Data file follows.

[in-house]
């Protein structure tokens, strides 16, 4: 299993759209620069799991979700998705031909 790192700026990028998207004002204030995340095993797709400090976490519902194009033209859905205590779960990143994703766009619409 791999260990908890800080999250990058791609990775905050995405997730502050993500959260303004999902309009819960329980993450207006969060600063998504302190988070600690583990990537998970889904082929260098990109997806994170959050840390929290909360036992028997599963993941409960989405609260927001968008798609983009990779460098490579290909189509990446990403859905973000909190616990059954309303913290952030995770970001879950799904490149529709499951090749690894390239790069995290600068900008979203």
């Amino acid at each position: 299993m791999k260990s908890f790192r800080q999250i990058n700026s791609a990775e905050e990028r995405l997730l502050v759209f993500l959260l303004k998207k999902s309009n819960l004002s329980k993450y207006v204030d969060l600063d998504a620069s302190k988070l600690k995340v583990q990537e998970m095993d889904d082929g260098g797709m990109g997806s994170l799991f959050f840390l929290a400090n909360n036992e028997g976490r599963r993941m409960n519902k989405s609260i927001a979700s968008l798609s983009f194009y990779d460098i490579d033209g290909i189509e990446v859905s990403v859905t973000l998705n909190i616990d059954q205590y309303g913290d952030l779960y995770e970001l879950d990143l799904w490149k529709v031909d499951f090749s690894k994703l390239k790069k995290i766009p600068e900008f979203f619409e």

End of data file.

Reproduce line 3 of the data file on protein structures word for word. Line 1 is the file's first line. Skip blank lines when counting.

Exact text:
């Amino acid at each position: 299993m791999k260990s908890f790192r800080q999250i990058n700026s791609a990775e905050e990028r995405l997730l502050v759209f993500l959260l303004k998207k999902s309009n819960l004002s329980k993450y207006v204030d969060l600063d998504a620069s302190k988070l600690k995340v583990q990537e998970m095993d889904d082929g260098g797709m990109g997806s994170l799991f959050f840390l929290a400090n909360n036992e028997g976490r599963r993941m409960n519902k989405s609260i927001a979700s968008l798609s983009f194009y990779d460098i490579d033209g290909i189509e990446v859905s990403v859905t973000l998705n909190i616990d059954q205590y309303g913290d952030l779960y995770e970001l879950d990143l799904w490149k529709v031909d499951f090749s690894k994703l390239k790069k995290i766009p600068e900008f979203f619409e």